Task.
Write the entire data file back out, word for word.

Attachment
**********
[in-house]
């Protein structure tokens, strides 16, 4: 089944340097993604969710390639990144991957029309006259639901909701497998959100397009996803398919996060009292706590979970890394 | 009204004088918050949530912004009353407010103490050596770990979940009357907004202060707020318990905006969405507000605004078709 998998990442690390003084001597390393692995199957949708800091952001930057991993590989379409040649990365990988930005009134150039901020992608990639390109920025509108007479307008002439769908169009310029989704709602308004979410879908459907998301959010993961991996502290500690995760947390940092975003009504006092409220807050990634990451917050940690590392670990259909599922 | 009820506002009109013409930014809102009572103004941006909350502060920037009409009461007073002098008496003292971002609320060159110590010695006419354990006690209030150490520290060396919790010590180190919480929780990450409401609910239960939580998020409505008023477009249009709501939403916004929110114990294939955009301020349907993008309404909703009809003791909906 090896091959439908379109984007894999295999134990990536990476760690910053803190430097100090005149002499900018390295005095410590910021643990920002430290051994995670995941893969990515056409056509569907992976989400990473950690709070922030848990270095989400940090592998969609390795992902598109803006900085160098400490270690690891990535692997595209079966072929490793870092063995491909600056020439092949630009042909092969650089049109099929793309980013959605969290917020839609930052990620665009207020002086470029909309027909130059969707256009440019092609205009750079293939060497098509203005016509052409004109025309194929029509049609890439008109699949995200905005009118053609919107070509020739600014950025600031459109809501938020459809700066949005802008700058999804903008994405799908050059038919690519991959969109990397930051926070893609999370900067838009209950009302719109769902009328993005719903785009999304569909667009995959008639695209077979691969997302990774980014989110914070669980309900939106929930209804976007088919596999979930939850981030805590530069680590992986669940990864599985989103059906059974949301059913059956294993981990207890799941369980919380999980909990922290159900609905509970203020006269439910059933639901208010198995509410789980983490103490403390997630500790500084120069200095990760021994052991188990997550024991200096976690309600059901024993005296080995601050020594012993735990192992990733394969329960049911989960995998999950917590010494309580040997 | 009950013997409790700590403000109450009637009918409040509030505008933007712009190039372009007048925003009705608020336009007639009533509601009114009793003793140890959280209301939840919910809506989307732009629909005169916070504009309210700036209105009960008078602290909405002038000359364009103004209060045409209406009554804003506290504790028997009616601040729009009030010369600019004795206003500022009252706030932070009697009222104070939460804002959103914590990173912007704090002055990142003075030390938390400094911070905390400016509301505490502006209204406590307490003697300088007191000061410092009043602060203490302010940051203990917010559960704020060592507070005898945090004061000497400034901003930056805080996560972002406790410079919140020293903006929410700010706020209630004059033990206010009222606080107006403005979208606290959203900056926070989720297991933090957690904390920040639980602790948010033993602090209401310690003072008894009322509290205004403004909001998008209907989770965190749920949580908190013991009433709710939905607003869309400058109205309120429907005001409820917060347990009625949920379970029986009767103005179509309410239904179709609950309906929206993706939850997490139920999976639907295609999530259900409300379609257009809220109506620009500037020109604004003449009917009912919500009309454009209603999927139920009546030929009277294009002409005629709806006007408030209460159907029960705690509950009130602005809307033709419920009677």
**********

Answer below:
[in-house]
């Protein structure tokens, strides 16, 4: 089944340097993604969710390639990144991957029309006259639901909701497998959100397009996803398919996060009292706590979970890394 | 009204004088918050949530912004009353407010103490050596770990979940009357907004202060707020318990905006969405507000605004078709 998998990442690390003084001597390393692995199957949708800091952001930057991993590989379409040649990365990988930005009134150039901020992608990639390109920025509108007479307008002439769908169009310029989704709602308004979410879908459907998301959010993961991996502290500690995760947390940092975003009504006092409220807050990634990451917050940690590392670990259909599922 | 009820506002009109013409930014809102009572103004941006909350502060920037009409009461007073002098008496003292971002609320060159110590010695006419354990006690209030150490520290060396919790010590180190919480929780990450409401609910239960939580998020409505008023477009249009709501939403916004929110114990294939955009301020349907993008309404909703009809003791909906 090896091959439908379109984007894999295999134990990536990476760690910053803190430097100090005149002499900018390295005095410590910021643990920002430290051994995670995941893969990515056409056509569907992976989400990473950690709070922030848990270095989400940090592998969609390795992902598109803006900085160098400490270690690891990535692997595209079966072929490793870092063995491909600056020439092949630009042909092969650089049109099929793309980013959605969290917020839609930052990620665009207020002086470029909309027909130059969707256009440019092609205009750079293939060497098509203005016509052409004109025309194929029509049609890439008109699949995200905005009118053609919107070509020739600014950025600031459109809501938020459809700066949005802008700058999804903008994405799908050059038919690519991959969109990397930051926070893609999370900067838009209950009302719109769902009328993005719903785009999304569909667009995959008639695209077979691969997302990774980014989110914070669980309900939106929930209804976007088919596999979930939850981030805590530069680590992986669940990864599985989103059906059974949301059913059956294993981990207890799941369980919380999980909990922290159900609905509970203020006269439910059933639901208010198995509410789980983490103490403390997630500790500084120069200095990760021994052991188990997550024991200096976690309600059901024993005296080995601050020594012993735990192992990733394969329960049911989960995998999950917590010494309580040997 | 009950013997409790700590403000109450009637009918409040509030505008933007712009190039372009007048925003009705608020336009007639009533509601009114009793003793140890959280209301939840919910809506989307732009629909005169916070504009309210700036209105009960008078602290909405002038000359364009103004209060045409209406009554804003506290504790028997009616601040729009009030010369600019004795206003500022009252706030932070009697009222104070939460804002959103914590990173912007704090002055990142003075030390938390400094911070905390400016509301505490502006209204406590307490003697300088007191000061410092009043602060203490302010940051203990917010559960704020060592507070005898945090004061000497400034901003930056805080996560972002406790410079919140020293903006929410700010706020209630004059033990206010009222606080107006403005979208606290959203900056926070989720297991933090957690904390920040639980602790948010033993602090209401310690003072008894009322509290205004403004909001998008209907989770965190749920949580908190013991009433709710939905607003869309400058109205309120429907005001409820917060347990009625949920379970029986009767103005179509309410239904179709609950309906929206993706939850997490139920999976639907295609999530259900409300379609257009809220109506620009500037020109604004003449009917009912919500009309454009209603999927139920009546030929009277294009002409005629709806006007408030209460159907029960705690509950009130602005809307033709419920009677």